Using Social Science for Learning

Let’s face it, we’re social beings. We don’t live in isolation, and most of us don’t work in isolation. Even if we work alone, we connect with others through various ways.

There’s now an entire body of evidence about the impact that social interaction has on us: namely the Social Neuroscience of learning. As we have evolved into more social beings, we have become more sensitive to the environment around us.

Here are some “Social Science” tips I keep in mind when developing training and performance improvement solutions:

  • Use teamwork or team projects to promote social-emotional learning. It decreases learner conflict and creates positive social climates, which are invaluable to learning. Encouragement and optimism have been shown to positively impact performance — and so does a compassionate and positive regard for learners.
  • Use storytelling to connect both sides of the brain. When we’re being told a story, things change. The language processing parts of our brain are activated, of course, but so are other areas we would use if actually experiencing the events of the story. For example, when someone tells a story about delicious food, the sensory area (right side) of our brain lights up.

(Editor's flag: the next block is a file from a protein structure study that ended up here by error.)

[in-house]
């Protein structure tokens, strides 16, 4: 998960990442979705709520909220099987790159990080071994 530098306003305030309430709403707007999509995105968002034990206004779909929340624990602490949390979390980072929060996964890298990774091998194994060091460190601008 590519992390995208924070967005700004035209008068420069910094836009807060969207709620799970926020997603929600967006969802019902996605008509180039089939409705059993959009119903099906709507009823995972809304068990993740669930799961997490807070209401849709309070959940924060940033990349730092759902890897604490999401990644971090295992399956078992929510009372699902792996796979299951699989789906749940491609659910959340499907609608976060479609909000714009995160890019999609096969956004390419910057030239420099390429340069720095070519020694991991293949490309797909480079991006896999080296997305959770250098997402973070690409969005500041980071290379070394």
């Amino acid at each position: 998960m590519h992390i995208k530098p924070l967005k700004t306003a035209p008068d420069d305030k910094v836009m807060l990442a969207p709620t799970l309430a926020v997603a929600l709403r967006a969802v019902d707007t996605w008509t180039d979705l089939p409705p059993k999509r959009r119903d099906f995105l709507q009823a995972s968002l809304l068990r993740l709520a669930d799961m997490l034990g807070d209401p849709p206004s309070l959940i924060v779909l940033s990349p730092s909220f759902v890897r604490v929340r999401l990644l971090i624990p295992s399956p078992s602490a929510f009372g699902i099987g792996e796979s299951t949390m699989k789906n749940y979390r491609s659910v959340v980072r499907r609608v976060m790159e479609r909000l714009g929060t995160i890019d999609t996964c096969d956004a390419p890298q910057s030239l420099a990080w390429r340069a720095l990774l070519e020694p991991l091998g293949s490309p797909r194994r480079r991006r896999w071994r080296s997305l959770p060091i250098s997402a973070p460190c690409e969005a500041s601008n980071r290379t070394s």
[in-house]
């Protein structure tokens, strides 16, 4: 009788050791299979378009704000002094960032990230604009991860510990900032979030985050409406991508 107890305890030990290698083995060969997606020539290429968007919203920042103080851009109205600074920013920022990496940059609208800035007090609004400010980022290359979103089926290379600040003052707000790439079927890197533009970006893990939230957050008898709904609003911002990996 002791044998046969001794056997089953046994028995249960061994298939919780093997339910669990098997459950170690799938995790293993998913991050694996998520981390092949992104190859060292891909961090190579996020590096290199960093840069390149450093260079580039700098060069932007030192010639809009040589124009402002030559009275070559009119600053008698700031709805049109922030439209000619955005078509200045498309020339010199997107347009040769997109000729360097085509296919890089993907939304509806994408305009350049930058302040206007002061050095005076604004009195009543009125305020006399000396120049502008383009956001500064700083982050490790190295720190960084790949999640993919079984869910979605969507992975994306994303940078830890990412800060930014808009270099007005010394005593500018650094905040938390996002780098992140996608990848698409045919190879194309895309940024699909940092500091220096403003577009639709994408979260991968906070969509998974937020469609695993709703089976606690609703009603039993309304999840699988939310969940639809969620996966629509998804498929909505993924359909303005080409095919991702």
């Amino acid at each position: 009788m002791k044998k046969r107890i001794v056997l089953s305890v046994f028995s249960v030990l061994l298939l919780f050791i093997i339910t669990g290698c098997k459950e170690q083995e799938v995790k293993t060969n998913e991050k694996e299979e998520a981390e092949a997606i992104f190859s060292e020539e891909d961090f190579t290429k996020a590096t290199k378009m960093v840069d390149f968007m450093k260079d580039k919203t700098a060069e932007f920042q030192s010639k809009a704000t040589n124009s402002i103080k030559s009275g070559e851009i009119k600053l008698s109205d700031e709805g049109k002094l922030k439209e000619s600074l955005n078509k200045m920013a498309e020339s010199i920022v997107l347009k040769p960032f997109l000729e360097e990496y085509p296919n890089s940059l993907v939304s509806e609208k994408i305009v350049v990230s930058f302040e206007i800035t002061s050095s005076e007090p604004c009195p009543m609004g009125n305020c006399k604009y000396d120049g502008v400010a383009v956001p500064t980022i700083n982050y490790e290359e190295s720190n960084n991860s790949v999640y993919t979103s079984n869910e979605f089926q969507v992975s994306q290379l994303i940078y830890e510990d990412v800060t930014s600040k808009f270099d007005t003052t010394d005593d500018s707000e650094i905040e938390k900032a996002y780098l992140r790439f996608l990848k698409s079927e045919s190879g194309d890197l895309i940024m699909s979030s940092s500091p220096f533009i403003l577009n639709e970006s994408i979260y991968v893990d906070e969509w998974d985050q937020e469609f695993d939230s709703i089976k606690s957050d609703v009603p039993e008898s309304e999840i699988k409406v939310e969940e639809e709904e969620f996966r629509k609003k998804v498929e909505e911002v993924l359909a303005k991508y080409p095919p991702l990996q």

• Teach learners to question their assumptions and the possible influences of past experiences and unconscious biases on their opinions and feelings. The brain is able to process incoming information, evaluate it based on a lifetime of experience, and present it to us in half a second. The brain then creates the illusion that what we’re experiencing is happening right now and that we’re making decisions based on our conscious thought processes.
  • Create a positive environment for learning. The brain, mind, and body are interwoven. Learning can be enhanced by certain environmental conditions and hampered by others such as a room being too cold or too hot, or sitting for too long. Exercise (or even just moving around more) has been shown to stimulate the brain by pumping in more oxygen and creating new neurons.
  • Use short snippets or “chunks” of information (also known as microlearning) and repetition to allow deeper learning to occur. The brain has evolved to remain vigilant to a constantly changing environment; we learn better in brief intervals.
  • Let learners discover the details. Present ideas or concepts at a higher level, and let learners fill in the details on their own. We’re born to explore and learn through trial and error. Using what we learn to attempt to solve real-world problems, and adjusting our behaviors or ideas based on the results, adds to the retention of information and skills.

How are you using “social science” in the design and development of your learning solutions?

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